Many of us have chosen nursing because of the actions of another nurse.
For myself, I would have to say that my former supervisor (I was his secretary) has been a big inspiration for me to work towards a nursing career. He is a psychiatric nurse who is also the coordinator of a continuing day treatment program. Even with all the managerial and patient care that he does, he genuinely enjoys being a nurse.
Jan 3, '01
Wow! What a question. For alot of us, being a nurse was one of the few job opportunities available at the time. Now, there are so many choices out there. But I have to say that being a nurse becomes part of who you are and it has been a good choice so far. I have wondered myself what in the world pulled me in that direction to begin with and I think it was the idea of helping others and the caring nature of the job. It isn't exactly like that any more either but it does give you a sense of doing something constructive with your life, and that is changing every day. As nurses, we need to again regain the prospectative of being the patient advocate, caring for others and standing in the gap for our patients. As nurses age, we need to understand that there will be no one to care for us if we don't care now; care by promoting the profession, by raising awareness of nursing and raising the image of nurses, and by standing up for ourselves and demanding what is right, what is necessary for our profession. Guess I better get off the soap box, but it really gives you something to think about.
Jan 3, '01
I have 3 nurses who inspired me to become a nurse. First was my mother who was an RN when I was a toddler (she left the profession to raise our family). Her stories and the knowledge she kept excited me and sparked my interest. The next two were from a hospital stay I experienced as a teen. One of the nurses worked pre-op. She took some time to help calm and chat with me (I was very nervous-first time in hospital). She found out I was interested in nursing and gave a very positive report on her nursing experience. I was just so touched that she cared enough to help me relax before surgery. I told her I might like to work in that hospital and she told me to look her up when I did. I didn't actually work there but did some of my nurse's training there and looked her up to thank her. She said she was very happy that someone who had talked about the profession had actually gone through with training for it. The other nurse during this stay was a student nurse at the time. She showed how excited she was to become a nurse in her interactions with me. And when I mentioned I was thinking about becoming a nurse, she gave me a lot of encouragement to follow through.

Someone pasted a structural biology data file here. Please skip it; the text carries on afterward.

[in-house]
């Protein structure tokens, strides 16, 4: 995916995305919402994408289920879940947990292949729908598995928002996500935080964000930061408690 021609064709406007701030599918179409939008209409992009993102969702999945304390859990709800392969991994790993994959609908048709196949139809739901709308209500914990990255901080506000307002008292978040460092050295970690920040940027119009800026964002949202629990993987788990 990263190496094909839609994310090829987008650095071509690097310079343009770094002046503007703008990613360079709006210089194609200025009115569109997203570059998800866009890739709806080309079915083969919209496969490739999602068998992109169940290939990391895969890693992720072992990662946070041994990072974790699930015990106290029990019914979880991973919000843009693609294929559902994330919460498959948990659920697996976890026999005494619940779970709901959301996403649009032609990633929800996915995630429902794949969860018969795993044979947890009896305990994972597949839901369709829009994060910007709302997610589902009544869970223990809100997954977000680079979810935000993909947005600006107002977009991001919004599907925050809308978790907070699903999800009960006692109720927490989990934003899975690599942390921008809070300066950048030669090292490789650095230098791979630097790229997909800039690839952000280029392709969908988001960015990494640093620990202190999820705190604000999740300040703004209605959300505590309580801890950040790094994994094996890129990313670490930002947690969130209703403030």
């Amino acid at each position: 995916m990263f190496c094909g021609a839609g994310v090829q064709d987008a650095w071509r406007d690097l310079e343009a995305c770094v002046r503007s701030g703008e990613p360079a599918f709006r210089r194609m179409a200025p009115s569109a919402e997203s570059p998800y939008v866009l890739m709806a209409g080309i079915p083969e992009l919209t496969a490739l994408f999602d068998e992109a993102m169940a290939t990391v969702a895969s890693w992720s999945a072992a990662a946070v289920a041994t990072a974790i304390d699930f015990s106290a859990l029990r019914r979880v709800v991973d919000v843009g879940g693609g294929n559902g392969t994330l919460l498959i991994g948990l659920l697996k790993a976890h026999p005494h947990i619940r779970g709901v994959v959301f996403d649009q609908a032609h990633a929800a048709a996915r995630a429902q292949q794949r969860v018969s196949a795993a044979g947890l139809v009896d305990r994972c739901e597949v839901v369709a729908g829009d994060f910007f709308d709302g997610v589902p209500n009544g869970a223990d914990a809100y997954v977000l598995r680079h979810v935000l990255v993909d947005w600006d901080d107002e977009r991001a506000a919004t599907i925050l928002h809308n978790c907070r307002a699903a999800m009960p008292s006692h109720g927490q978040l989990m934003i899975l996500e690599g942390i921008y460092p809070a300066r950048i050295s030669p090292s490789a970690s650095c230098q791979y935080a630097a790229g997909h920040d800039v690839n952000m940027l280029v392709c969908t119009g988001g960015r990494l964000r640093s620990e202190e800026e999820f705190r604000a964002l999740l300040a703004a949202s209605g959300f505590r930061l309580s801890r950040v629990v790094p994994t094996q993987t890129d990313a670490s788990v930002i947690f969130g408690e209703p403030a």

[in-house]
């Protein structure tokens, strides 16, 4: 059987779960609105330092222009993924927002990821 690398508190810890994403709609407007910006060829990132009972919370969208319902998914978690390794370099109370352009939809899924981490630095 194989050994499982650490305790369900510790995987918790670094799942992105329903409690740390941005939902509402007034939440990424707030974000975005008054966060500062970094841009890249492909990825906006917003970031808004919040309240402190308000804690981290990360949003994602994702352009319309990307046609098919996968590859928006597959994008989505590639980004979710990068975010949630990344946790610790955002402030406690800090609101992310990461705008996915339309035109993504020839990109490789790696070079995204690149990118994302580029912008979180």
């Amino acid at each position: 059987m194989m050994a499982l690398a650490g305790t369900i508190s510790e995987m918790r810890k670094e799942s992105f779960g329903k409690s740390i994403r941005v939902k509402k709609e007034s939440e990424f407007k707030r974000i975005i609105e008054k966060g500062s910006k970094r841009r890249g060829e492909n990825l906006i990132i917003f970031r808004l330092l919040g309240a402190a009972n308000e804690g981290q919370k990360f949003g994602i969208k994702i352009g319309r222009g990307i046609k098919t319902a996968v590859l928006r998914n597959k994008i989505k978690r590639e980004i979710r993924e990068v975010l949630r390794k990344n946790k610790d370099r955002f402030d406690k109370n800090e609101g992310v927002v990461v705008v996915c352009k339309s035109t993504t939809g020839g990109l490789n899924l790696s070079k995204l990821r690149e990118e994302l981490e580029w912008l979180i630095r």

Thank you to each of those nurses!
Jan 3, '01
I am not actually a nurse yet, allthough I have worked as a certified nurses aid in long-term care centers and in an adult foster-care house for almost 5 years.
I first became interested in nursing when I was hospitalized for two weeks when I was 10. I had a nurse there named Terri who I thought was an angel in disguise. I was bleeding from my kidneys and no one could tell me why. All I knew was that I was in a scary place and in constant pain. When I cried in the middle of the night, Terri held my hand and dried my tears. When I thought I would rather die than submit to one more of the many tests and procedures I had to undergo, Terri helped me find the courage to go through with it. And when the hospital kitchen ran out of popsicles, (I was on a liquid diet), Terri went to the store in the middle of the night and bought some with her own money just for me. Because of her, and many other nurses that I encountered in my accident-prone youth, I decided that I would become a nurse.
I hope that Terri would be proud to know that after years of wanting to become a nurse, but being unable to pursue that dream because of a domineering now ex-husband, I have just completed my first semester on my way toward a nursing degree with straight A's.
I will never forget Terri, or the loving care that she showed me. This is my thank you to her, and to all the nurses everywhere who are willing to hold and comfort a frightened child, (or adult). Never stop.
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